Next generation smart cities

Anthony Sayers, edge IoT ambassador, Lenovo, explains how edge computing can enable a new kind of smart city.

The next generation of smart cities will do everything from parting traffic to ensure first responders can reach the scene of accidents to reuniting people with their lost pets. It sounds like science fiction, but the technology that will make this a reality is already here, in the form of sensors in city streets and edge computing.

The first generation of smart cities could sense, but were not equipped to respond. Cognitive cities can act under their own steam, using data from thousands of sensors to make rapid-fire decisions.

The key to this will be edge computing devices on city streets, allowing decisions based on sensor data, which help to route traffic or adjust energy use. For the inhabitants of cognitive cities, edge computing will deliver measurable improvements to their everyday lives.

Why edge matters

In terms of technology, the difference between a cognitive city and a smart city is simple: the computing power moves to the streets. The edge is key because the computing power needs to be right next to where people drive, work and live. Data is arriving constantly from sensors, and the city must react to this in real time.

Operating in real-time is where cognitive cities demonstrate their unique power. In a first-generation smart city, sensors monitor water leaks or energy use.

But, in the future, cognitive cities will use this sensor data to respond, turning down heating systems to save energy on hot days, for example.

Developments in internet of things (IoT) sensors and artificial intelligence (AI) will empower urban areas to become dynamic, and edge computing offers the necessary speed and effective control in the city streets.

Real problems, edge solutions

Cognitive cities, enabled by edge computing, can help to deal with many of the big human issues inhabitants face, including sustainability.

They will help tame the emissions released by automobiles, reducing traffic and even directing autonomous vehicles through the streets in the future.

For example, cognitive cities can ensure more deliveries arrive the first time, ensuring drivers don’t have to repeat their journeys and thus curbing emissions. Location data showing when a customer is at home can be anonymously shared with delivery companies, with customer consent, so that deliveries only arrive when there is someone at home to accept them.

Edge computing will also enable truly smart parking, helping to reduce congestion and greenhouse gas emissions. Edge nodes in the streets will direct cars towards empty parking spaces in real-time.

This technology will pave the way for effective autonomous driving, delivering data points to autonomous vehicles, and will lead to a future where the roads will be designed for autonomy, with cars communicating both with edge nodes in the street and with other cars.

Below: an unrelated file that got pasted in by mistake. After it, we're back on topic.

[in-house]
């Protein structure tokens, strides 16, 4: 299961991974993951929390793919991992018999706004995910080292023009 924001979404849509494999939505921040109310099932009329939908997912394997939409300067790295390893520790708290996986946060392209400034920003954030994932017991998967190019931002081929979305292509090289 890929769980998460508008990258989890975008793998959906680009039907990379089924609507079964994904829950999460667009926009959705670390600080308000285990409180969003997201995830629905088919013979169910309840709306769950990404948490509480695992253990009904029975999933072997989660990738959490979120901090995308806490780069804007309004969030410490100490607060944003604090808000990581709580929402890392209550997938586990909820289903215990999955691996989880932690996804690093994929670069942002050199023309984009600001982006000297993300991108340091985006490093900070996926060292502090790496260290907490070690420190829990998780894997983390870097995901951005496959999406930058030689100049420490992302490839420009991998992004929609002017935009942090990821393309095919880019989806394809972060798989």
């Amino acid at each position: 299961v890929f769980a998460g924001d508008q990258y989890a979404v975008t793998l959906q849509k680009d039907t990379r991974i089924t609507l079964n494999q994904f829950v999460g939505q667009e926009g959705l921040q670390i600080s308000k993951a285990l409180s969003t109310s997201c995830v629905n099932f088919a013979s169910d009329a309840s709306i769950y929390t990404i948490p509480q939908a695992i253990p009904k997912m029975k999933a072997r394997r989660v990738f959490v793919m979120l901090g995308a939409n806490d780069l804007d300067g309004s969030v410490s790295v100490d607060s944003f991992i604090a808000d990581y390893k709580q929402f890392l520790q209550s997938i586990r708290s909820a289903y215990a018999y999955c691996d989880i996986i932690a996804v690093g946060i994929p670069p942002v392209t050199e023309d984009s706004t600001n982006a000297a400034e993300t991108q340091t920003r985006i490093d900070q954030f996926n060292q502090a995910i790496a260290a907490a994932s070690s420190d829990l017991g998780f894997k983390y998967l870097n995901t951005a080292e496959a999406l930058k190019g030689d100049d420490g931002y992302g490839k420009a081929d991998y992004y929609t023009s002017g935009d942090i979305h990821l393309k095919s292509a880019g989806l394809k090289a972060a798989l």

The huge amount of sensor data available to a cognitive city can help deal with accidents, thanks to the power of edge computing. If IT infrastructure detects a fire through smart cameras, it will trigger an alarm and alert emergency services. Data from traffic sensors means that first responders can arrive faster, with the cognitive city able to reroute other vehicles to make way if needed.

Smart cameras will also offer cognitive cities awareness of everything from traffic movements to overflowing bins, but will be designed with privacy in mind by not processing or identifying people and/or vehicles except where needed. Cognitive cities will only capture data for the purpose of delivering better services. Privacy must be the number one concern, and when citizens entrust city authorities with their data, that trust must be repaid in the form of improved services.

Over the scale of a city, with thousands or millions of inhabitants, edge computing can also offer a significant boost to sustainability.

At present, smart homes tend to detect occupancy and turn down air conditioning or heating at the moment someone leaves. But at a larger scale, the amount of energy saved by slowly turning down the air-con or heating over the hour before someone leaves could cut a huge amount of emissions.

In cognitive cities, authorities will be able to monitor activities in buildings in real-time, carefully matching energy supply to demand and helping to achieve a net-zero future.

Cognitive cities can improve lives: for people who are visually or hearing impaired, large language models can help to deliver text-to-speech and voice-to-text services in the city streets.

Edge helps to deliver such advanced and personalised services in real-time, with the responsiveness to enable visually impaired people to cross roads safely.

To deliver such services, computing power cannot be in a far-away data centre. It needs to be there, in the streets, with the people.

Serving real needs

The cognitive cities of the future will be built around human needs, both in the case of greenfield cities that are built from the ground up and brownfield ones that have technology retrofitted to existing streets.

Everything from transportation to public safety and energy efficiency will be supported in these huge infrastructure projects, with technology built around citizen engagement.

Edge computing will be the foundation stone. Nodes on the streets will deliver insights on everything from traffic to temperature and provide the information needed for these cognitive cities to think for themselves, as it were.

Tomorrow’s cognitive cities will change the way we live forever, creating safer, more sustainable, and happier streets.

This article appeared in our March 2024 print issue. You can read the magazine in full here.